If only all games could just dial in to the appropriate comedy level. Oh well, I told myself I'd stop thinking at all about books, movies, or games, so so much for that. Frau Adams tends to be a bit nice, because she loves her students too much, but still sounds very good. Now go for a 7on your IB German test (a 7 is the highest grade in IB & Joseph’s teacher told him he has a 6), lazy bum. I have realized on my mission how much better my German could have been if I did language study like I do now. I can learn like 30 or 40 new words a day right now, with only about 40 minutes. Imagine what you could do. And German dictionaries are a lot better than Chinese ones.


Abigail. If only she enjoyed violin she'd be amazing at it. I recommend you not let her quit at 16. Just make her keep doing it until she moves out or enjoys it. She's got some talent.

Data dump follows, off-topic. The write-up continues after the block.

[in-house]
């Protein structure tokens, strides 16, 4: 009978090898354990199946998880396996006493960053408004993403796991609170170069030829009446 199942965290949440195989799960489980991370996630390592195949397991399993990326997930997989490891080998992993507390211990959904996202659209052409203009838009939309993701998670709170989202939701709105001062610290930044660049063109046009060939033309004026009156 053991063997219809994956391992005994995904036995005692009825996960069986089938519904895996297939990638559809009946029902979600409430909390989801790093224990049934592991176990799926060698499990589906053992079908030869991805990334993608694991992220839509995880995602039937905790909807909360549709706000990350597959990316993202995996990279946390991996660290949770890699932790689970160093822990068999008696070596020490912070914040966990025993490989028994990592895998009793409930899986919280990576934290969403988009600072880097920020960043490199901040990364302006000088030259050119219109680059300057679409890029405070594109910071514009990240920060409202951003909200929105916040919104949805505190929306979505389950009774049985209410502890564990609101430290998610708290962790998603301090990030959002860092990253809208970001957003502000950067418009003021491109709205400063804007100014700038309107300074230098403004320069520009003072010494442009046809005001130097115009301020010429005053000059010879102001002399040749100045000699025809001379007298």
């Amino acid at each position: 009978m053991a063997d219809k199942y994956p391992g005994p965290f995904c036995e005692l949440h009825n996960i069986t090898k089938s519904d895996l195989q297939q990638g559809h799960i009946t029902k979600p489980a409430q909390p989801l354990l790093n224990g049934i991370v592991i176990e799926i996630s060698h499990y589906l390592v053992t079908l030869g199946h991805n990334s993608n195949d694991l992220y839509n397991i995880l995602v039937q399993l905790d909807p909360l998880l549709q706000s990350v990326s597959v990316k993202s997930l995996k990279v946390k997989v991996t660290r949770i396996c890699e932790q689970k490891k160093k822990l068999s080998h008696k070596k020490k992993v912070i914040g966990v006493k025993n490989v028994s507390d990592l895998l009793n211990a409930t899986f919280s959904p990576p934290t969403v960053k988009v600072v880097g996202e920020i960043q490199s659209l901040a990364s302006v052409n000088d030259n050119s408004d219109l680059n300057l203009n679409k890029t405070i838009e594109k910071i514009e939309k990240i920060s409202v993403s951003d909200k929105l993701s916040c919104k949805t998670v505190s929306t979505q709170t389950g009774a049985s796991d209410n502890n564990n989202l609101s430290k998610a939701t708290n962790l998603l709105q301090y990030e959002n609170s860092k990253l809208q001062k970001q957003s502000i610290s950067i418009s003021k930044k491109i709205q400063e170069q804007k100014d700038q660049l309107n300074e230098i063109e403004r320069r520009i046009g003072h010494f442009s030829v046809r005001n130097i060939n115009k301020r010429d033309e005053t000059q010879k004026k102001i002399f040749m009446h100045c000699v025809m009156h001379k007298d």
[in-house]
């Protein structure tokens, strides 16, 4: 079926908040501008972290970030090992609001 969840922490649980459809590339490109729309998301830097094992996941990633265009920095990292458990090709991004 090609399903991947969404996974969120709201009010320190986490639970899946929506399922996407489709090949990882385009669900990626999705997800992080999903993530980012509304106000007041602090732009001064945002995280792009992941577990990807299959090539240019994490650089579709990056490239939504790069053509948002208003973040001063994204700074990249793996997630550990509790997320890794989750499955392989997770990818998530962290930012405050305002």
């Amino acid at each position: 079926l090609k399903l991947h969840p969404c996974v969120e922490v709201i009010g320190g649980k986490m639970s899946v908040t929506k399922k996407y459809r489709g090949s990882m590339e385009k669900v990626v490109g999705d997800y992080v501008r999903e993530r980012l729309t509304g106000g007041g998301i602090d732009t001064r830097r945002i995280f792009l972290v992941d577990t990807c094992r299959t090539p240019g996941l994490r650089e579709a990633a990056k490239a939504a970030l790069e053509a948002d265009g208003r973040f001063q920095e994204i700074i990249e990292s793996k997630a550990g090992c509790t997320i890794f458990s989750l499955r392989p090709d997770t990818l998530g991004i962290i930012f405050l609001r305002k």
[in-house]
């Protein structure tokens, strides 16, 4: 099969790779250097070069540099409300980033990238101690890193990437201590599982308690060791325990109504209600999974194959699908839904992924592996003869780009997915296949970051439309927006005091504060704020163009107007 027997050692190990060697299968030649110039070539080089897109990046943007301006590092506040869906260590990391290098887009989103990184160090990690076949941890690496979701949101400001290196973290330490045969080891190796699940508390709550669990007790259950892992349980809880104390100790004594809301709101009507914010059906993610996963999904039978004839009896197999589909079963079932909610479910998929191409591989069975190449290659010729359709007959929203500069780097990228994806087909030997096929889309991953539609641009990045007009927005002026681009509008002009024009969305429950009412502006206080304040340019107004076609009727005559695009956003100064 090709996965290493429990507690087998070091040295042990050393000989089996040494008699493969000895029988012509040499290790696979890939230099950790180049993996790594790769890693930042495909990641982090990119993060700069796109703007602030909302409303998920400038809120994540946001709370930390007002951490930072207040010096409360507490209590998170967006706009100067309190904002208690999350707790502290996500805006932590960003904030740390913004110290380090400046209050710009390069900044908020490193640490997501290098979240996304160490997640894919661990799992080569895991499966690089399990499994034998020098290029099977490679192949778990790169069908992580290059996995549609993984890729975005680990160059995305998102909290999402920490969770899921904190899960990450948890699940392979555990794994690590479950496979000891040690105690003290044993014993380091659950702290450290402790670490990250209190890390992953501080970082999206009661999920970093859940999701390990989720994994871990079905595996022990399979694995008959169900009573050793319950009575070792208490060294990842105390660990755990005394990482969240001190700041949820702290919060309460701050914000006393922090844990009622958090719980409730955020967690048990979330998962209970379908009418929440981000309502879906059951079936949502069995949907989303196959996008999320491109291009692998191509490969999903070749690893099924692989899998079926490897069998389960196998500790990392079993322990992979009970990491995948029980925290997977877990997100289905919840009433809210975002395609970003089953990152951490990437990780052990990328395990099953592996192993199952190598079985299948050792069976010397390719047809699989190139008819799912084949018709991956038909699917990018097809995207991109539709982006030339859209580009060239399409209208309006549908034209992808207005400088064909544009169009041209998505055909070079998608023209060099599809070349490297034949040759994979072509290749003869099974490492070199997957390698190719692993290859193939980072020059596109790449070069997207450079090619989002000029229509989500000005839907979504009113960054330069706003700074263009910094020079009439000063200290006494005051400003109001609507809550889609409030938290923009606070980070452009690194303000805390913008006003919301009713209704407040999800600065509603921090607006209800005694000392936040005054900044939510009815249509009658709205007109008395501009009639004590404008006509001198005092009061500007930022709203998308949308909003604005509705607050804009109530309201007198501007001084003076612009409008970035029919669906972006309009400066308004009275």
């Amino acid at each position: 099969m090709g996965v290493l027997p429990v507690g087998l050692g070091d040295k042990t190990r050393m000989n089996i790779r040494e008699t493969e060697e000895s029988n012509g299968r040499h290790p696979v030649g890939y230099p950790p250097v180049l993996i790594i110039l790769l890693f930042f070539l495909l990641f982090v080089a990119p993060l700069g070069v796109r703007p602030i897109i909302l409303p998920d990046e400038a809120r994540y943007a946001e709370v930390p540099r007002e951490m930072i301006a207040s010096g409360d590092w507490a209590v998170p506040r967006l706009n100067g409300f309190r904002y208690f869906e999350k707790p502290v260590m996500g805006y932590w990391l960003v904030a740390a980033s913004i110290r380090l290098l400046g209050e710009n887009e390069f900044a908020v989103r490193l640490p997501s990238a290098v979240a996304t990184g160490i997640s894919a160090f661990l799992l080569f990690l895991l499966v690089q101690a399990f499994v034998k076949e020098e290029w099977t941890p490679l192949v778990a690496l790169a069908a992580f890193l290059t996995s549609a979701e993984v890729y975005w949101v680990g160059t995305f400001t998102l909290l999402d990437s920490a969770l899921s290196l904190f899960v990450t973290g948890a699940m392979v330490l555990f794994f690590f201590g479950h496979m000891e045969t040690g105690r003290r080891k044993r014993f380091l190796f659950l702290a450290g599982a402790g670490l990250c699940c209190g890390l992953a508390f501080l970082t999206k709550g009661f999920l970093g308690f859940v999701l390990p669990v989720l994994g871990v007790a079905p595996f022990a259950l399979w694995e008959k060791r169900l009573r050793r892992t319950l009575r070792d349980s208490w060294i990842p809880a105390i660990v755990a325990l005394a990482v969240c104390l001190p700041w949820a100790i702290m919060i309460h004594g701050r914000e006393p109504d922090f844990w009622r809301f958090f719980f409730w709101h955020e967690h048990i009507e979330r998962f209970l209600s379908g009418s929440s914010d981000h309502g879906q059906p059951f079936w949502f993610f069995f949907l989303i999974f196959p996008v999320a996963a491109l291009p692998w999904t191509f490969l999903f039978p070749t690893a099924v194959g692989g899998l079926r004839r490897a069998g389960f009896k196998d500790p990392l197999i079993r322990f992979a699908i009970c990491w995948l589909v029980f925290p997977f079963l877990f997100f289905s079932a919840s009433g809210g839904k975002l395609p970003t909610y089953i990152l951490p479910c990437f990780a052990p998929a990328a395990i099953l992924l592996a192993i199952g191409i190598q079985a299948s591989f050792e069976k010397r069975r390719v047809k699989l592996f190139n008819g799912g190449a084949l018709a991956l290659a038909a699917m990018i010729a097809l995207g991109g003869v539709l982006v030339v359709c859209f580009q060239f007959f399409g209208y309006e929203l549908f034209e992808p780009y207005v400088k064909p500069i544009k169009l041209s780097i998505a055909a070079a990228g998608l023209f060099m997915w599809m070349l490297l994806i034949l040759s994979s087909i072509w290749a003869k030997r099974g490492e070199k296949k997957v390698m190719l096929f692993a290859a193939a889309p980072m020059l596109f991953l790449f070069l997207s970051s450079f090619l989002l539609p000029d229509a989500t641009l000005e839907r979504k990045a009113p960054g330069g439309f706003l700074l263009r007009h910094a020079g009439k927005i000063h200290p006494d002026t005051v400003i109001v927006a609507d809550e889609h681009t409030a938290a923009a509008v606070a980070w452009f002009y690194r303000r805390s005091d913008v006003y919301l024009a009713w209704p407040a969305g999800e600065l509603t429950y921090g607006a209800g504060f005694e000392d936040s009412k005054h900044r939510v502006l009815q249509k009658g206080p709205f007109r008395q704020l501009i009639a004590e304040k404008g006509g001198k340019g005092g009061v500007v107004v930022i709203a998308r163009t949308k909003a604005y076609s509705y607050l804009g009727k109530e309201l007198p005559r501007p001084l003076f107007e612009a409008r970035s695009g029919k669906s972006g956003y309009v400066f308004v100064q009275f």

St. George sounds nice. I bet you loved the weather. It really is weird here right now. Humidity is at about 97% so nothing dries unless it's in the dryer. You take a shower and never actually end up all the way dry. You walk for a couple minutes and start sweating. You turn on a fan and immediately are freezing because everything is damp. Weird. We had one day where we went running, and literally water was just condensing on our faces. When we got back to the apartment I had water droplets all over my face and eyelashes.

I also feel like goal setting is extremely important. You already know that, I wrote about it before. I still haven't really gotten a hang of it. But I was reading today in Galatians and Paul talks about the worth of working for righteous things, same as in 2 Nephi I think 17 or 16, talks about wo unto those who take wickedness for righteousness, which I take to mean put things like video games or movies above service. Goals help us use our time more wisely and actually accomplish things. Grandpa Carmack sent me something about that from a friend of his, which talked about how recording accomplished goals is important.